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Spring Fishing

6 Things to Try This Spring When Fishing

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Larry Kurrus fishing for catfish. Photo by Jeff Kurrus.

By Larry Kurrus

I’ve been catching fish for more than 60 years, and I’m always looking for something new to try. Whether you’re new to fishing or “seasoned” such as myself, here are a few things you should try this spring.

Braided Line

If fish are breaking your 15- to 20-pound monofilament, consider 50-pound braid. It has the same diameter as 15- to 20-pound mono, with more than twice the strength for big fish. This line becomes handy when going after trophy northern pike. The only change you’ll have to make is using the manufacturer’s recommended Palomar knot. I made this change 20 years ago and have never looked back.

Spool Smart

When re-spooling your reels, do so with older line you’d no longer fish with first. Once you fill the spool, cast your heaviest lure as far as you can. Then pull 10 more yards from the spool. Cut that line and recycle it. Tie the two line ends together – a blood knot to a Palomar works well – and re-fill the spool with your new line. This will save you money by allowing you to spool even more reels.

Crankbait Snaps

Tie a stainless steel snap to your fishing line, then your lure. This will give your crankbaits more action and allow you to switch lures quickly. They have worked most effectively for me when largemouth bass fishing, as I have had a northern pike or two open these snaps. Yet the reward drastically outweighs the risk.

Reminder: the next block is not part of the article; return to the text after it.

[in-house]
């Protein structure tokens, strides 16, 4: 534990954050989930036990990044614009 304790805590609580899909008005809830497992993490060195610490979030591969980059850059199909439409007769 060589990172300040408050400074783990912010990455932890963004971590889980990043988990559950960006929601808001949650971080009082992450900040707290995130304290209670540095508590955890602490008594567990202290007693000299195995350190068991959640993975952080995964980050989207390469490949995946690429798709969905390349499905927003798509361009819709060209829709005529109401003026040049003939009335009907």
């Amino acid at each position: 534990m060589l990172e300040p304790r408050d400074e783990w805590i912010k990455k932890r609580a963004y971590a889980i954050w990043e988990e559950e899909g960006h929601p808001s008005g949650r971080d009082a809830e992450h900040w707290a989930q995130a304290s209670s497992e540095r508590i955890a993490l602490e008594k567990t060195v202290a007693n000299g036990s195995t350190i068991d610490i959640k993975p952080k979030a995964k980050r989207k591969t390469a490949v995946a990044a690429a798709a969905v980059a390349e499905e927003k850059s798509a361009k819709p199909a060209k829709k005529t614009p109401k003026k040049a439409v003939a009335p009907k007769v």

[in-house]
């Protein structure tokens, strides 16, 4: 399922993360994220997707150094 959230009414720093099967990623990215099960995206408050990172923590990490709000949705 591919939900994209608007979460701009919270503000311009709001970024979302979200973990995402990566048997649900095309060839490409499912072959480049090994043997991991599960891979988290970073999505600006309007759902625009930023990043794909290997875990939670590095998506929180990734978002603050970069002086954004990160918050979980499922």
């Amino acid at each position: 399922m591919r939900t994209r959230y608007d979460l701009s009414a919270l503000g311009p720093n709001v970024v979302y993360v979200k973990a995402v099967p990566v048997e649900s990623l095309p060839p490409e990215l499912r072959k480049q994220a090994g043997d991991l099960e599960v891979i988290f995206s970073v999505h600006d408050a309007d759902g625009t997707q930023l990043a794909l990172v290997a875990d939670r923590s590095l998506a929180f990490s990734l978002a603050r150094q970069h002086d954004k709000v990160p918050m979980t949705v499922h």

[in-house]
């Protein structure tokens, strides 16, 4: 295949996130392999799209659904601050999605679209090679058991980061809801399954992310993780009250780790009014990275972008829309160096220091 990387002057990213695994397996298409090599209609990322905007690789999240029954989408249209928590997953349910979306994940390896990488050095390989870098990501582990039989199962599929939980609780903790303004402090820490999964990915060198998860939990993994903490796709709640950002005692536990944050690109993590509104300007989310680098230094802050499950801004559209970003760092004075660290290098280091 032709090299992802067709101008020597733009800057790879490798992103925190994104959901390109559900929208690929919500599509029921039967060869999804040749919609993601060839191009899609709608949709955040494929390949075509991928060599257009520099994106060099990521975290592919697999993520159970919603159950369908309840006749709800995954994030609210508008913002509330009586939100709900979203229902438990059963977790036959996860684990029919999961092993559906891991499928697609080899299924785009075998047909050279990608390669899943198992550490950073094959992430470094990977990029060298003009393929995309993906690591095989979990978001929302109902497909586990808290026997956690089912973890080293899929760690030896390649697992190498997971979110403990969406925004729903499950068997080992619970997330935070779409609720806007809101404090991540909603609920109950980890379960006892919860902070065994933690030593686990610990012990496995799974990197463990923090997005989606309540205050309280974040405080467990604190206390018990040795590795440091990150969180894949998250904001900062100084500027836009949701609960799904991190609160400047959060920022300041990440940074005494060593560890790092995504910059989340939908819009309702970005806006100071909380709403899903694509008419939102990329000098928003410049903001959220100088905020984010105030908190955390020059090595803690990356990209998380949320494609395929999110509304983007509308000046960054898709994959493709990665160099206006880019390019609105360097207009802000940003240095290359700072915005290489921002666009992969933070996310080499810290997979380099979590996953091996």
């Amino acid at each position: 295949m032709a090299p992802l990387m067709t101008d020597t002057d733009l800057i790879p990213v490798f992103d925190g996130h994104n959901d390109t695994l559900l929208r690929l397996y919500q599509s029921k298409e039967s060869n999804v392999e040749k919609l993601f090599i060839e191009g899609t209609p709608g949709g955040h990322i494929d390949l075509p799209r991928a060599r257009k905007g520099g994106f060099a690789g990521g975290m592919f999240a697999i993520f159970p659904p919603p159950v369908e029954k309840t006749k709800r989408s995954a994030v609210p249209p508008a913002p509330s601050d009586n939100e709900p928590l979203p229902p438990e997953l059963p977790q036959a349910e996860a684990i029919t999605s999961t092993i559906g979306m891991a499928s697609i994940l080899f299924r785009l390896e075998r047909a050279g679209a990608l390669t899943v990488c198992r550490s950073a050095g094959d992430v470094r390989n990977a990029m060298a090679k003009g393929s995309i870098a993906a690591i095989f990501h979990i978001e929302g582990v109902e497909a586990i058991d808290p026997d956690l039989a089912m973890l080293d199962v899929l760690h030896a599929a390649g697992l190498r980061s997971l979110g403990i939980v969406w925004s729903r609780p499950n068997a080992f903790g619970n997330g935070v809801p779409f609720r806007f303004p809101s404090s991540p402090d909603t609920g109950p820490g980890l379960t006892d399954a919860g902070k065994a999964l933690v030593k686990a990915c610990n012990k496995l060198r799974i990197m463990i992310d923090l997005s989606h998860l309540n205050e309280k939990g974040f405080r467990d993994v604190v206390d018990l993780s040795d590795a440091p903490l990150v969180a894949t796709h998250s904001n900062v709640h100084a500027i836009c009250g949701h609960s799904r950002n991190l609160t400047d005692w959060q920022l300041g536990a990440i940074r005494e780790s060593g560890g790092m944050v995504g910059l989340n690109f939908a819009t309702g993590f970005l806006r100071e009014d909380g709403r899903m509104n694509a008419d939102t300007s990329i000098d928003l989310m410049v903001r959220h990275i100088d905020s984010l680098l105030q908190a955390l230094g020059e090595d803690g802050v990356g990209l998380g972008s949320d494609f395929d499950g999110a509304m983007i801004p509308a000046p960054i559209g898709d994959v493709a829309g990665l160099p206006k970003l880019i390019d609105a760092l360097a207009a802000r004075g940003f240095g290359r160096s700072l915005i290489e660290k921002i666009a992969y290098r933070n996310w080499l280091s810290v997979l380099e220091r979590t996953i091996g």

Sleep In

In my early years, my friends and I would always be at the lake at sunrise or we were late. You don’t have to do that to catch fish. Let the sun get up, let the fish decide where they want to be and you go find them. The best time to fish is whenever you can go, not at dark thirty.

Start to Fly

If you want to change your entire fishing life, go on the fly. A good graphite fly rod is around $100 and comes ready to fish. Watch a few online videos on how to cast and pick up a few No. 6 and No. 8-size black or chartreuse woolly buggers, and you’re ready for the lake. I use an old 8½-foot Pflueger rod I’ve had for 30 years and a 9-foot Dogwood Canyon I bought from Bass Pro four years ago. Both are all I’ve needed for trout, bluegills, crappies, largemouth bass, smallmouth bass, channel catfish and carp.

Change Your Life

Learn how to tie your own fly-fishing bugs and flies. It is the most time-consuming, aggravating and pull-your-hair-out undertaking – but oh-so rewarding. I started tying flies in the fall of 2016, and it was a total nightmare. All of my flies looked like bugs that had been squashed three times, but the fish still loved them. There’s no better feeling than catching a nice fish on a bug you’ve made.